In the American occupation zone denazification was at first pursued with great effort and commitment. In 1946 the military government transferred the screening of defendants by law to German examining committees or tribunals. These tribunals sentenced the guilty to imprisonment, restriction of professional activities or fines. However, in the face of the escalating confrontation between East and West, the US military administration discontinued the denazification process in the spring of 1948. At this point in time the investigations against a large number of major offenders had not yet been concluded. The longer the trials dragged on, the greater the defendants' chances of a lenient sentence.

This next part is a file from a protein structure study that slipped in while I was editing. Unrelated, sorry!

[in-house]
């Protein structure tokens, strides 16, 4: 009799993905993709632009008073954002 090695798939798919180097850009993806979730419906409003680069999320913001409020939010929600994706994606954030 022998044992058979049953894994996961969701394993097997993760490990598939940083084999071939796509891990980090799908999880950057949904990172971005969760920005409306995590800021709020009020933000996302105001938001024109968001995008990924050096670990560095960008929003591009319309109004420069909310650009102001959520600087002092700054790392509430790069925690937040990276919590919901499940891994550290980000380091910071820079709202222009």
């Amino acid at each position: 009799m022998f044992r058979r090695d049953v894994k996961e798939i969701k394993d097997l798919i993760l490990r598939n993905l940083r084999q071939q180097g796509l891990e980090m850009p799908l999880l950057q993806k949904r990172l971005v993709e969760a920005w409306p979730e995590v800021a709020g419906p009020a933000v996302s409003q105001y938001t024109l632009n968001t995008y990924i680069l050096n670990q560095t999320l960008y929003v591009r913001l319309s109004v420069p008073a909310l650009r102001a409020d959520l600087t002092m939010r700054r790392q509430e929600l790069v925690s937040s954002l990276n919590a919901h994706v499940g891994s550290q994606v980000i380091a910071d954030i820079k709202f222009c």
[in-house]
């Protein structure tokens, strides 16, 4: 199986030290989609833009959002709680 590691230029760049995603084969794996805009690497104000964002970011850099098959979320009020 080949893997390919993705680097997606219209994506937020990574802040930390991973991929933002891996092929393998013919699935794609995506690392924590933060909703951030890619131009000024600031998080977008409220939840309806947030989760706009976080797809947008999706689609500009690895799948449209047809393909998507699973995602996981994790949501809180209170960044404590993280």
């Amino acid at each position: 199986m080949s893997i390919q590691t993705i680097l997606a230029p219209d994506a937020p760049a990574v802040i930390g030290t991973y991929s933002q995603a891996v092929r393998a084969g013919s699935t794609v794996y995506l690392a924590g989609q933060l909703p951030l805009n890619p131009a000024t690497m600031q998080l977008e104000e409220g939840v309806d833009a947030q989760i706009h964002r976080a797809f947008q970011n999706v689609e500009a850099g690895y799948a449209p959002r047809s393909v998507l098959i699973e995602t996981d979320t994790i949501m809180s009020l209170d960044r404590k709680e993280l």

Against the background of the cold war and the primacy of reconstruction, the legal and political investigation of the individual guilt of the Germans took on secondary importance. The political and moral effectiveness of the program is disputed - "factory for the mass production of followers" is how critics referred to the project, which, despite its shortcomings and omissions, was up to that time completely unique in history.